Mauna Kea Access Road

Mauna Kea Access Road

7,000 - 9,000 Feet Elevation, 32 Miles

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Route: An unpaved dirt road that crosses the West, North and East flanks of Mauna. Kea offering beautiful views of Kohala and beyond.

Caution: The area is open year-around for hunting. Wear bright clothing.

Location: Two accesses are available, West and East. West side is accessed from the Kilohana Hunter Check Station at the 43.5 mile point of Saddle Rd. (Hwy 200). Take the Pu’u La’au Rd. 4.2 miles to an old ranger cabin. East side is accessed at Hale Pohaku Visitor Center 6 miles up John A. Burns Way (Mauna Kea Observatory Road).

This infrequently maintained, unpaved, four wheel drive hunters’ road circles the east, north, and west sides of Mauna Kea between the 7,000′ and 9,000′ elevations within the Mauna Kea Forest Reserve. It passes through native sub-alpine woodland and over barren lava flows.

On clear days dramatic views of the whole northern coast, the Waimea Plain, Kohala Mountains, and the island of Maui may be enjoyed. The route traverses critical habitat of the endangered palila (Loxioides bailleui), a Hawaiian finch found only on the upper slopes of Mauna Kea. Caution, the entire route is open year-round for hunting.

Hiking Safety Tips

  • STAY ON MARKED TRAILS! Vegetation or cinders may hide deep cracks in the ground. Use caution near cliffs, cracks, and steam vents. The edges of these features are unstable and can be slippery. Keep your children safe. Hiking over cracks and holes, loose rock, and thin lava crust greatly increases your risk of getting hurt. Falling on lava may result in severe wounds.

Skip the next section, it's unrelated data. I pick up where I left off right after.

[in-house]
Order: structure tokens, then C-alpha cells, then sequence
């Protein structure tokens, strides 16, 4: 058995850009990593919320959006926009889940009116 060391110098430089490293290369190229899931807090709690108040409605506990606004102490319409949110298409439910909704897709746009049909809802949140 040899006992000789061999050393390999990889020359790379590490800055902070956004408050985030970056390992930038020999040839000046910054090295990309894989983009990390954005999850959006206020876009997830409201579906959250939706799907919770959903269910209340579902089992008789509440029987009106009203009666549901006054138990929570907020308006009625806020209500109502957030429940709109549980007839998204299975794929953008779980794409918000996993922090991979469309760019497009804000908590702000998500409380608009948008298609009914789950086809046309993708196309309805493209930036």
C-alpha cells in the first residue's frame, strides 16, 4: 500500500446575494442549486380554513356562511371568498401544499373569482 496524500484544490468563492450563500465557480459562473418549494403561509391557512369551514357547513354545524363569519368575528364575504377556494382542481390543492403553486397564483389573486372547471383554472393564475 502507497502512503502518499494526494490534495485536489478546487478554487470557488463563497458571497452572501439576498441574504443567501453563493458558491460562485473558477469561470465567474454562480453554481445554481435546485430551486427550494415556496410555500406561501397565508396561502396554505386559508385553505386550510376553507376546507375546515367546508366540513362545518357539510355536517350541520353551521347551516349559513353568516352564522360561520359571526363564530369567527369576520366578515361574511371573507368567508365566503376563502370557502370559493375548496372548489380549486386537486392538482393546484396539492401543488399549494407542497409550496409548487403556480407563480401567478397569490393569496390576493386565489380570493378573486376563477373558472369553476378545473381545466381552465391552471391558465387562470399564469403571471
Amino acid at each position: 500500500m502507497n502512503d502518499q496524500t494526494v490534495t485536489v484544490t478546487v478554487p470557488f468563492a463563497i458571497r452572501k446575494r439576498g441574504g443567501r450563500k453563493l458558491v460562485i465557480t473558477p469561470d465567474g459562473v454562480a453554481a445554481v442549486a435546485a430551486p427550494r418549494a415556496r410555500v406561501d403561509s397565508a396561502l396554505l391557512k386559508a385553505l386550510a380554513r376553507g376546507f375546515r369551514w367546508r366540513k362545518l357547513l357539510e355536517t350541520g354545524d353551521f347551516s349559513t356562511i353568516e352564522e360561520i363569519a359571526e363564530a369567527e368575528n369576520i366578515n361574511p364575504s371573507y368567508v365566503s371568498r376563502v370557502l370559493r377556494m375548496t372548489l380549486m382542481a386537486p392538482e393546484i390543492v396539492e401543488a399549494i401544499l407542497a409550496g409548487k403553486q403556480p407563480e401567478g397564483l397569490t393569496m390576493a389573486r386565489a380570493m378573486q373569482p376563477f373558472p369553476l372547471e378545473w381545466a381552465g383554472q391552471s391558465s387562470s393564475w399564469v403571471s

• WEAR STURDY SHOES AND LONG LIGHTWEIGHT HIKING PANTS (falling on lava is like falling on broken glass).
  • CARRY AND DRINK PLENTY OF WATER. No matter how short your hike or brief your stay, bring more sunscreen and water than you think you’ll need. Recommended: 2 liters of water per person, per day. Hawaii’s strong tropical sun can cause serious dehydration.
  • AVOID HIKING AFTER DARK (cracks, crevasses, and cliffs look like shadows – depth is not evident in the dark).
  • Always hike or camp with another person.
  • Bring a cell phone.
  • Do not drink untreated stream or lake water.
  • Always be prepared for rain. Rainstorms can roll in with surprising speed.
  • Have warm clothes on hand. At elevations above 1,000 feet (and even on windy beaches), nighttime temperatures can drop by at least 20 to 30 degrees Fahrenheit. The higher the elevation, the colder it will be.
  • Carry bug spray. Mosquitoes can be thick even on breezy beaches.
  • Abide by posted signs and stay on the trail.
  • Always obtain the proper permits to hike or camp.
  • If you are a novice hiker, consider arranging a hiking tour with an activity/attractions tour provider





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